Ads promoting both digital currency initial coin offerings and token sales fall under the auspices of Twitter’s restricted content policy in regards to financial services.
“We are committed to ensuring the safety of the Twitter community. As such, we have added a new policy for Twitter ads relating to cryptocurrency,” the firm said in a statement Monday. “Under this new policy, the advertisement of Initial Coin Offerings (ICOs) and token sales will be prohibited globally.”
Twitter will continue evaluate and update the policy as the industry evolves, the firm also said. Facebook issued a similar policy on Jan. 30, and Google made its change on March 14 amid concerns that crypto ads might rip off their users.
Last week, Bitcoin plunged on reports that the social media platform was considering a ban on cryptocurrency-related ads, falling near the $7,000 level.
On Monday, Bitcoin was at $7,924.90, according to Coindesk, and had reached as high as $8,980.99 on Saturday. Ethereum fell 9% to $474.09. Bitcoin Cash dropped 7% to $895.85. And Ripple, also known as XRP, retreated 8% to 59 cents.
Shares of Twitter rallied 2% on the stock market today. Among Bitcoin-related stocks, Riot Blockchain (RIOT) was down 2.9%, Long Blockchain (LBCC) fell 1.9%, Overstock.com (OSTK) gave up 2.2%, Marathon Patent Group (MARA) tumbled 7.5%, and Bitcoin Investment Trust (GBTC) sank 8.8%.
Meanwhile, stock in New York-based financial tech company Longfin (LFIN), whose stock swelled 2,600% after the company touted its ties to cryptocurrencies, plummeted 19% to 57.41 after being attacked by activist short seller Andrew Left on Monday.
Citron Research, which is run by Left, alleged in a tweet that the company is a “pure stock scheme.”
“If you are fortunate enough to get a borrow, indeed $LFIN is a pure stock scheme. @sec_enforcement should not be far behind. Filings and press releases are riddled with inaccuracies and fraud,” the tweet said.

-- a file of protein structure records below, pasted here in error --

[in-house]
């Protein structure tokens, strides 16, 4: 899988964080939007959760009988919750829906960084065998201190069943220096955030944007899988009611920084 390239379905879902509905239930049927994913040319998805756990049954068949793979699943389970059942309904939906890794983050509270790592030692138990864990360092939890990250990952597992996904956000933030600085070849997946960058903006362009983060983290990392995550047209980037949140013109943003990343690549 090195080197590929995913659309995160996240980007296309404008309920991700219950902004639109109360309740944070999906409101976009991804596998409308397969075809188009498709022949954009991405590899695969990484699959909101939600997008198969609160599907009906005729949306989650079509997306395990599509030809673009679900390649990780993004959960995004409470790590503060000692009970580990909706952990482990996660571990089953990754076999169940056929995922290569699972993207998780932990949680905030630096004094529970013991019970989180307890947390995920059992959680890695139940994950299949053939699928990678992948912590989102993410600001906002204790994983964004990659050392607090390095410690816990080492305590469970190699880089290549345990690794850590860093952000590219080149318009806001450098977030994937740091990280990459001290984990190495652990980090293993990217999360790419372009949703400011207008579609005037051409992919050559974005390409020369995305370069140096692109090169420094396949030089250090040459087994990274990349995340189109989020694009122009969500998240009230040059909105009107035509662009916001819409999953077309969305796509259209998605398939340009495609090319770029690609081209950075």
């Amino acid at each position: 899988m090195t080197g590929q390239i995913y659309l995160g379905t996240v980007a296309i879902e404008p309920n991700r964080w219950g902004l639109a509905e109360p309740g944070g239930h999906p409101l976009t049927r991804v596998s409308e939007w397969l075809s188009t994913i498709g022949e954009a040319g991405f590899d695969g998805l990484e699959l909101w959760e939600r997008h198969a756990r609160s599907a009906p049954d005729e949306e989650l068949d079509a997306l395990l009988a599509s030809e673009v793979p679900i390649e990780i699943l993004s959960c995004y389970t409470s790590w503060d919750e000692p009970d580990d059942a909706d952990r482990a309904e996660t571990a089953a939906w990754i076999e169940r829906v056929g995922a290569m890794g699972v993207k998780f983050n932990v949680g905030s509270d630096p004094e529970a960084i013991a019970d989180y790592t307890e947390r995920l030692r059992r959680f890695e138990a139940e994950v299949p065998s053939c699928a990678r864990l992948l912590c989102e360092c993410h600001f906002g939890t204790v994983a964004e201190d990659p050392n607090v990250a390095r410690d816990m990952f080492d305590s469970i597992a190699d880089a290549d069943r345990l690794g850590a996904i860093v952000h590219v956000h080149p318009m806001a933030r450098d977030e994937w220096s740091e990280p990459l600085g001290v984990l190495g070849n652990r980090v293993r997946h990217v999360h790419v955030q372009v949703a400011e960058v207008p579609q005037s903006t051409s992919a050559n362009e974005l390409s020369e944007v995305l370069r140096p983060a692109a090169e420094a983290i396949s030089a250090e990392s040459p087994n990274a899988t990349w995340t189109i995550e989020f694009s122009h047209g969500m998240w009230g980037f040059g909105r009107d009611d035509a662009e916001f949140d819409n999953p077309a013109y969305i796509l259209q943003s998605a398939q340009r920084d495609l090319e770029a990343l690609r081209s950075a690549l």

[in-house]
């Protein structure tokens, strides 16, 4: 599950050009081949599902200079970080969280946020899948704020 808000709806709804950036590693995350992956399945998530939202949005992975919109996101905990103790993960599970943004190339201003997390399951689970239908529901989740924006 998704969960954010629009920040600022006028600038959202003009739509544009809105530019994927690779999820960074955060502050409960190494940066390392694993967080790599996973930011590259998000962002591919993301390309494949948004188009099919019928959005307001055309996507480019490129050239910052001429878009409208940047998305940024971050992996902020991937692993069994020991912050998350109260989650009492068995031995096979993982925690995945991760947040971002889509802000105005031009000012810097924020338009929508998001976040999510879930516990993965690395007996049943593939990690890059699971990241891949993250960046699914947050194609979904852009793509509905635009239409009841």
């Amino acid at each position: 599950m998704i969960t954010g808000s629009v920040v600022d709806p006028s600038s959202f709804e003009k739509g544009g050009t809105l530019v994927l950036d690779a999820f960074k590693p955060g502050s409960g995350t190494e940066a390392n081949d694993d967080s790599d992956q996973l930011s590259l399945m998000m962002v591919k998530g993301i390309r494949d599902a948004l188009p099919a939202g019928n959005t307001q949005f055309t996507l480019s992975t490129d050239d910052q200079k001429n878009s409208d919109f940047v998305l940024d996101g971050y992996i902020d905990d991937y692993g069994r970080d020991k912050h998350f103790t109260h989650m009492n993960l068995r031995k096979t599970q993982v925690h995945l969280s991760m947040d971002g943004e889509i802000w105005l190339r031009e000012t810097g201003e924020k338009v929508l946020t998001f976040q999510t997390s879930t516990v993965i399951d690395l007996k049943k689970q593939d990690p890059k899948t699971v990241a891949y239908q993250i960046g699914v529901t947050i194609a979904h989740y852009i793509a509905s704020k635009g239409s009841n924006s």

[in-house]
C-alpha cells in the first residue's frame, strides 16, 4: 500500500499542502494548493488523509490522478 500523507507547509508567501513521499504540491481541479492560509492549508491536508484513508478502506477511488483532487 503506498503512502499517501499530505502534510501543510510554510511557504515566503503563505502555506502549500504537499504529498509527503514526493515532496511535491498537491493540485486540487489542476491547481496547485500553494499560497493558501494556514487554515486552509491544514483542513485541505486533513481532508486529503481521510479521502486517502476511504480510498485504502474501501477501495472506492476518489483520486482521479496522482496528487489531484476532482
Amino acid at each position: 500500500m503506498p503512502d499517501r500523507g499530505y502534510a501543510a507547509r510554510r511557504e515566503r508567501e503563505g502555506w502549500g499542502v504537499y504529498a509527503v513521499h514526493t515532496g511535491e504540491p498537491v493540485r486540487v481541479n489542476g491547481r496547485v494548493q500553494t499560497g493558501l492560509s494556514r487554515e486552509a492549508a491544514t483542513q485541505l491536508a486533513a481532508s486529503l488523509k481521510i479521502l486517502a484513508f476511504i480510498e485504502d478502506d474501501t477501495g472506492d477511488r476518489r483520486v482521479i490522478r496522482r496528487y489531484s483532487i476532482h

However, Lijie Zhu, managing director at Longfin’s investor-relations firm Dragon Gate Investment Partners, backed the stock.
“Citron is known as a short seller. He has no evidence,” Zhu told CNBC. “There is no content for his report and we see no fraud as a third-party investor-relations firm.”
Longfin CEO Venkat Meenavalli was unavailable for comment Monday, but said in December that the company’s several-billion-dollar cap was unjustified when the stock hit its record high of 142.82 on Dec. 18. It came just days after the firm announced it was acquiring Ziddu.com, a blockchain-focused firm which had zero revenue.
But there was positive news on the digital currency front after Cboe Global Markets (CBOE) President Chris Concannon said the market could support the launch of a Bitcoin exchange traded product, or ETP.
In a letter sent to the Securities and Exchange Commission, he cited data collected from the company’s launch of Bitcoin futures late last year.
In January, the SEC voiced concerns over investor protection and market fragmentation, but Concannon has claimed Bitcoin commodity markets “are developing quickly.”
“While the current Bitcoin futures trading volumes on Cboe Futures Exchange and CME (CME) may not currently be sufficient to support ETPs seeking 100% long or short exposure to Bitcoin, Cboe expects these volumes to continue to grow and in the near future reach levels comparable to those of other commodity futures products at the time that they were included in ETPs,” Concannon said in his letter.
He also stated that being able to invest in digital currencies through an ETP would “provide a more transparent and easily accessible vehicle for gaining such exposure.”
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